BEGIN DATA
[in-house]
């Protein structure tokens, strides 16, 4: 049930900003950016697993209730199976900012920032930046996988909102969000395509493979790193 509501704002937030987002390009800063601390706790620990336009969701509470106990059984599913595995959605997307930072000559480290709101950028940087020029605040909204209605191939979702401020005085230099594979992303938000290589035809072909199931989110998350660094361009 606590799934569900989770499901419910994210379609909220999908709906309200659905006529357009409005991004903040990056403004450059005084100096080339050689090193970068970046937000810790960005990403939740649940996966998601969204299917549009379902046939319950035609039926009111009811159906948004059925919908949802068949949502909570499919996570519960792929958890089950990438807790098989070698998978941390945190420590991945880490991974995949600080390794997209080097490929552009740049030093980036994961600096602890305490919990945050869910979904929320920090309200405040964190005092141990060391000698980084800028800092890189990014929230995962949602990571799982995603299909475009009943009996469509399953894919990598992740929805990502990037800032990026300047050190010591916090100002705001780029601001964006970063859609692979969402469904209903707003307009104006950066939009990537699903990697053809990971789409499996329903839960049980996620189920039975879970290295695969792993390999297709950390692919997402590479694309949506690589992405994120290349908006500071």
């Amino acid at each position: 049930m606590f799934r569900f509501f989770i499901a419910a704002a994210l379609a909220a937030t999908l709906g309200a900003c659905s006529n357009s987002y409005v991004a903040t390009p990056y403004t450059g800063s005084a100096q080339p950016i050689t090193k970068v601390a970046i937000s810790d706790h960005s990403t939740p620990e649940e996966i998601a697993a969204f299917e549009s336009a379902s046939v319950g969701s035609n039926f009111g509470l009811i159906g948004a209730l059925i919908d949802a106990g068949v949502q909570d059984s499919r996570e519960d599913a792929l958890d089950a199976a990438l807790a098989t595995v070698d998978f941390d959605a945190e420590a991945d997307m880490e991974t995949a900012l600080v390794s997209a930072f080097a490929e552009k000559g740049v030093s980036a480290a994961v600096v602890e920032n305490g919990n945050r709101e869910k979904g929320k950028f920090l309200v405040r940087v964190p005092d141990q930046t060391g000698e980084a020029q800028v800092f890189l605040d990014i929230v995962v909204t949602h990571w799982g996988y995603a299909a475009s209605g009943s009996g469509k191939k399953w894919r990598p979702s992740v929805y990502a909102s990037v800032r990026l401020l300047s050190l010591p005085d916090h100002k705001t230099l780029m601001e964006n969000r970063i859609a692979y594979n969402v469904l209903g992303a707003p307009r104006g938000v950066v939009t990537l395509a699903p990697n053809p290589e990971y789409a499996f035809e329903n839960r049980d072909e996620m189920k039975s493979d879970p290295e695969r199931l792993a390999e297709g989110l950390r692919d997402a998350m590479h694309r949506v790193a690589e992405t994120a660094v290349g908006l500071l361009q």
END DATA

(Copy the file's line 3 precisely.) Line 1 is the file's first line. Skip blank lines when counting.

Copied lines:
């Amino acid at each position: 049930m606590f799934r569900f509501f989770i499901a419910a704002a994210l379609a909220a937030t999908l709906g309200a900003c659905s006529n357009s987002y409005v991004a903040t390009p990056y403004t450059g800063s005084a100096q080339p950016i050689t090193k970068v601390a970046i937000s810790d706790h960005s990403t939740p620990e649940e996966i998601a697993a969204f299917e549009s336009a379902s046939v319950g969701s035609n039926f009111g509470l009811i159906g948004a209730l059925i919908d949802a106990g068949v949502q909570d059984s499919r996570e519960d599913a792929l958890d089950a199976a990438l807790a098989t595995v070698d998978f941390d959605a945190e420590a991945d997307m880490e991974t995949a900012l600080v390794s997209a930072f080097a490929e552009k000559g740049v030093s980036a480290a994961v600096v602890e920032n305490g919990n945050r709101e869910k979904g929320k950028f920090l309200v405040r940087v964190p005092d141990q930046t060391g000698e980084a020029q800028v800092f890189l605040d990014i929230v995962v909204t949602h990571w799982g996988y995603a299909a475009s209605g009943s009996g469509k191939k399953w894919r990598p979702s992740v929805y990502a909102s990037v800032r990026l401020l300047s050190l010591p005085d916090h100002k705001t230099l780029m601001e964006n969000r970063i859609a692979y594979n969402v469904l209903g992303a707003p307009r104006g938000v950066v939009t990537l395509a699903p990697n053809p290589e990971y789409a499996f035809e329903n839960r049980d072909e996620m189920k039975s493979d879970p290295e695969r199931l792993a390999e297709g989110l950390r692919d997402a998350m590479h694309r949506v790193a690589e992405t994120a660094v290349g908006l500071l361009q």